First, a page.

Welcome

I am Rod Wynne-Powell, and this is my way to pass on snippets either of a technical nature, or related to what I am currently doing or hope to be doing in the near future.

A third-person description follows:

Professional photographer, Lightroom and Photoshop Workflow trainer, consultant, digital image retoucher, author and tech-editor.

For over twenty years, Rod has had a client list of large and small companies, which reads like the ‘who’s who’ of the imaging, advertising and software industries. He has a background in Commercial/Industrial Photography, as well as Sales for a leading London-based colour laboratory and has trained many on a one-to-one basis, in the UK and Europe.

Still a pre-release tester for Adobe in the US, for Lightroom and Photoshop, he is also very much involved in the taking of a wide range of photographs, as can be seen in the galleries.

See his broad range of training and creative services, available NOW. Take advantage of them and ensure an unfair advantage over your competitors…



Tuesday, 15 September 2009

Mike Halycz, Graphic Designer – 1948 - 2009

Monday was the funeral of a friend and work colleague, Mike Halycz. I have worked with Mike over several years and shared numerous telephone conversations discussing a wide variety of varied shared interests. Though primarily a Graphic Designer, he was also a good photographer and because he could see his old town of Baldock rapidly disappearing, he was often out early on Sunday mornings with his camera and tripod, determined to capture the scenes before they were destroyed.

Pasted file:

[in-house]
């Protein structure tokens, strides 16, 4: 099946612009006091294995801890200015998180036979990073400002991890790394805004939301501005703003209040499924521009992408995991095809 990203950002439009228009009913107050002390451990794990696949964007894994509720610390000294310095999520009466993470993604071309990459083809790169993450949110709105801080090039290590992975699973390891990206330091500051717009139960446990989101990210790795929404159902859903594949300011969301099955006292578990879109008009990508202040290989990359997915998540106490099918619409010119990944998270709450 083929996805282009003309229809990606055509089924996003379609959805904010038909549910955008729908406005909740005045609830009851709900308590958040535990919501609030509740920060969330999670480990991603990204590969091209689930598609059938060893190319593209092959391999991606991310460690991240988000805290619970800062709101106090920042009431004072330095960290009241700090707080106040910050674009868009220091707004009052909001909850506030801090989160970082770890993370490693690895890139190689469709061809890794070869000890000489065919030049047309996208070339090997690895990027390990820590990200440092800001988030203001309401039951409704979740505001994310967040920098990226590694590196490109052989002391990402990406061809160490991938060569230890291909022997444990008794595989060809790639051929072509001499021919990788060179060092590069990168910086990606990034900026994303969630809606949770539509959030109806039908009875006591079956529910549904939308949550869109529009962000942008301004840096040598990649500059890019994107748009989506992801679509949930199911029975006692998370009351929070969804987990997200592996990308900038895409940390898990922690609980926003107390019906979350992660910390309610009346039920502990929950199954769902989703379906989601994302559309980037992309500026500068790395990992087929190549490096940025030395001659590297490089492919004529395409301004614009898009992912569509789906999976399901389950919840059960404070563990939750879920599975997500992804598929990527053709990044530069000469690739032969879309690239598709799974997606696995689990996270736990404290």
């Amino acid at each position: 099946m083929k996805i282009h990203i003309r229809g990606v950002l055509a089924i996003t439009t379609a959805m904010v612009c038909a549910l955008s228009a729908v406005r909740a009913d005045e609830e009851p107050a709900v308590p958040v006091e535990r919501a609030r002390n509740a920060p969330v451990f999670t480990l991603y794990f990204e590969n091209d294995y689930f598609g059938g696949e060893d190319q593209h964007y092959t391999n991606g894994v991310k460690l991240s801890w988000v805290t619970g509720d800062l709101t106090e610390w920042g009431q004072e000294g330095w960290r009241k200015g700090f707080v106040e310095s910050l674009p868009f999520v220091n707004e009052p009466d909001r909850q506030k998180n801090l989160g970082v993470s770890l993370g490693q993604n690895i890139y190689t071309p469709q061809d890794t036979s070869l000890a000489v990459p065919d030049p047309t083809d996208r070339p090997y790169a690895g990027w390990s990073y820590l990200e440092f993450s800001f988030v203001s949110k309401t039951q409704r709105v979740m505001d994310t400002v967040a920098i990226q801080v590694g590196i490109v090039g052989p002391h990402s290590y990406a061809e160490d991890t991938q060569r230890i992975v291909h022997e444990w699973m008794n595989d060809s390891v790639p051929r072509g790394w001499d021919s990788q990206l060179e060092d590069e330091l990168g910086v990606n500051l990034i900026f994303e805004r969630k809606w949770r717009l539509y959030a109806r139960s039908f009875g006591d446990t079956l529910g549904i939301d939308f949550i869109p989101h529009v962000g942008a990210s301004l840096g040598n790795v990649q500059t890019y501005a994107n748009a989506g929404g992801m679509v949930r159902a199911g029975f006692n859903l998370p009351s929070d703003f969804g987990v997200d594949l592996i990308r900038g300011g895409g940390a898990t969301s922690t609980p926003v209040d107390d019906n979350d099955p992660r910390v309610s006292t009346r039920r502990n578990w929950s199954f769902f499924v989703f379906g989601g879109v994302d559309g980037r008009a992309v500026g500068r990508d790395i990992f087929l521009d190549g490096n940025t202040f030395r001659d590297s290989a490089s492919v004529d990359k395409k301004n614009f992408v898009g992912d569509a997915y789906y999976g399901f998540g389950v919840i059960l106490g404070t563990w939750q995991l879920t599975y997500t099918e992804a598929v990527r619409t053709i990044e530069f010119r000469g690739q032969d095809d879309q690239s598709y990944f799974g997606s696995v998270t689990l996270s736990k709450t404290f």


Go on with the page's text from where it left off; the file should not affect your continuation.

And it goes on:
I used to send him images that I thought he might enjoy via email, and invariably this would prompt return responses or telephone chats as he would wonder how close I had got to hoverflies in flight, or how wonderful were the internal structures of plants and flowers. I shall miss our lunchtime or early evening chats.

Even though it was the first time that I met some of those business colleagues of his with whom I had conversed over the years, and members of his Norwich College friends, it was good to put faces to names. I felt very sad for his mother because, I knew how close they were, but was most impressed by how well she coped after the service, with all those who came over to have a few quiet words.

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